Being a researcher of the Internet and digital culture, I study a moving target. My object of study is under a steadily ongoing transformation, and more than once I have had to re-think projects because the landscape had changed before I had the time to finish the work I intended to do.
This is exiting, of course. But researching phenomena that are perceived as being novel and maybe even providing us with a sneak preview of the future to come, also makes me an ”expert” at a wide variety of issues. Last week, I was interviewed about what makes people ”say anything” online. This was in the aftermath of the death threat on Twitter of Tobias Billström (Swedish Minister for Migration and Asylum Policy). This week, I was asked by a journalist what makes people want to share things like Harlem Shake and Gangnam Style to the extent that they go viral.
The more research I do, however, the more my response to this type of questions tends to become the same: Forget about the Internet! This is because, it is only when we put the medium within brackets that we can actually see what it is doing, or what people are doing with it. We need to see the medium in context, and as context, rather than as an autonomous force or cause.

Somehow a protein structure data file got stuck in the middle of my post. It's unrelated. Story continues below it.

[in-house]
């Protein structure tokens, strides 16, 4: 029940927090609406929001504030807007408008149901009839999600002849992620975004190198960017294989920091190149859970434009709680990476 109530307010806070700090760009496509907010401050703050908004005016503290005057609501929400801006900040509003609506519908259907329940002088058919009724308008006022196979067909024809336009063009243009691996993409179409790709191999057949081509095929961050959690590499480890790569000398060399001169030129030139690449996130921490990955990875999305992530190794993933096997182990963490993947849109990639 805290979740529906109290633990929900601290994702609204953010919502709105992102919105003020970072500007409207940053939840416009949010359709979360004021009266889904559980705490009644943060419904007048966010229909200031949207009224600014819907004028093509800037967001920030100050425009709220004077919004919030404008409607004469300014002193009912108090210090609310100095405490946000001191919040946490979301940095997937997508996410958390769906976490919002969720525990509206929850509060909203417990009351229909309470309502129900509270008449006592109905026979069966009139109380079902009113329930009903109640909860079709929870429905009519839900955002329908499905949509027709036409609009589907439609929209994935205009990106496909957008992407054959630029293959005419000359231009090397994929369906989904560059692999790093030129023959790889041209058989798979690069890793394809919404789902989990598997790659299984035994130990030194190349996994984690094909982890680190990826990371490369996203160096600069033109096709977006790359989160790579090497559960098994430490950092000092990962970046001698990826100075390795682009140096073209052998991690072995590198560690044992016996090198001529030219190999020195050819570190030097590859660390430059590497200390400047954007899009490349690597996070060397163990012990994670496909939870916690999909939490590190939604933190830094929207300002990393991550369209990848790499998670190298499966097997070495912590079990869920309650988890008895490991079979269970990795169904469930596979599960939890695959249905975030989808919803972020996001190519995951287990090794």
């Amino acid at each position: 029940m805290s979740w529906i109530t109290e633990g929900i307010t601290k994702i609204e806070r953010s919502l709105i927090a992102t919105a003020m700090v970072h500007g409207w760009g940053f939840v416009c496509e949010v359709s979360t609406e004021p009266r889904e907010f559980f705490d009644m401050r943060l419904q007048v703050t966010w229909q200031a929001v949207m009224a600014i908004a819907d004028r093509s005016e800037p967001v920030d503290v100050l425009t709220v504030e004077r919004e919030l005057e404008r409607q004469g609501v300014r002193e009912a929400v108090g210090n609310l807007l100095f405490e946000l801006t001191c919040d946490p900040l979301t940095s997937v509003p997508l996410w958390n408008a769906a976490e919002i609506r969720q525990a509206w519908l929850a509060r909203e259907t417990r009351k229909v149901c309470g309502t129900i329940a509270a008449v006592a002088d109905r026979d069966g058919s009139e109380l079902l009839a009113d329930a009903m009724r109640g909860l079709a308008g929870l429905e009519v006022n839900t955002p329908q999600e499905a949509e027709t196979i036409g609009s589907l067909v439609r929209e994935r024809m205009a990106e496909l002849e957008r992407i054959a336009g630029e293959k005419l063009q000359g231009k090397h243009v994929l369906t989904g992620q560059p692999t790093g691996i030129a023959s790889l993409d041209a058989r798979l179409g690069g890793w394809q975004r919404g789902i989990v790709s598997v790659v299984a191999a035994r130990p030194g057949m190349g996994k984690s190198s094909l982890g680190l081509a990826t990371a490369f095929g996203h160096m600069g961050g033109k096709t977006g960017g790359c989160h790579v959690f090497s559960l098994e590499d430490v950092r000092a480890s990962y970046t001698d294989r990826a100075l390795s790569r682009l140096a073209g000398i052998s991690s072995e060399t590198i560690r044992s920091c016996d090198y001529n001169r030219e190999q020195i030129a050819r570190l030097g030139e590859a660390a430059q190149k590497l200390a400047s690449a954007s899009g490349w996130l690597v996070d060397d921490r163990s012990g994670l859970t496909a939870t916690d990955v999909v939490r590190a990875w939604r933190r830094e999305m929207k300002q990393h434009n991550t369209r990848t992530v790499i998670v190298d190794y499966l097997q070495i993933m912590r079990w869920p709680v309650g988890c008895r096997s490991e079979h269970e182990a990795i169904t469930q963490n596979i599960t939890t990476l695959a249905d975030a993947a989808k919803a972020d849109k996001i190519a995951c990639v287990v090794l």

When it comes to Internet hatred, remember to consider first of all the hatred and not the Internet. Where does the hatred come from? (Well, it certainly does not come from the Internet. It flows through it.) Who is hating? (Well, it surely isn’t the Internet). Who threatened Billström to his life? (Yes, it was not the Internet). What makes people want to share funny video clips? (… yes, you get it by now.)
Whether we are dealing with graffiti, spoken words, pen and paper, or digital media, we must study the medium for what it is — a medium. Surely, the Internet can contribute — as an enabling or limiting structure — to changes in how hatred flows throughout a society, just like VCRs contributed to how violent content was consumed in the 1980’s. But this does not make us label a hateful newspaper article ”newspaper hatred”, or a misogynist movie ”BluRay sexism”.
Let us forget about media for a second. That strategy will help us get closer to an adequate understanding of the social and cultural causes and effects of (cyber)bullying, (video)violence, sex(ting) and (Internet) drugs. Putting technology at the center will not benefit any cultural or sociological understanding of these things. Instead it will foster techno-determinism. Let’s give all school children an iPad each, and voilà: We are in the future! (This last thing was meant to be ironic) 😉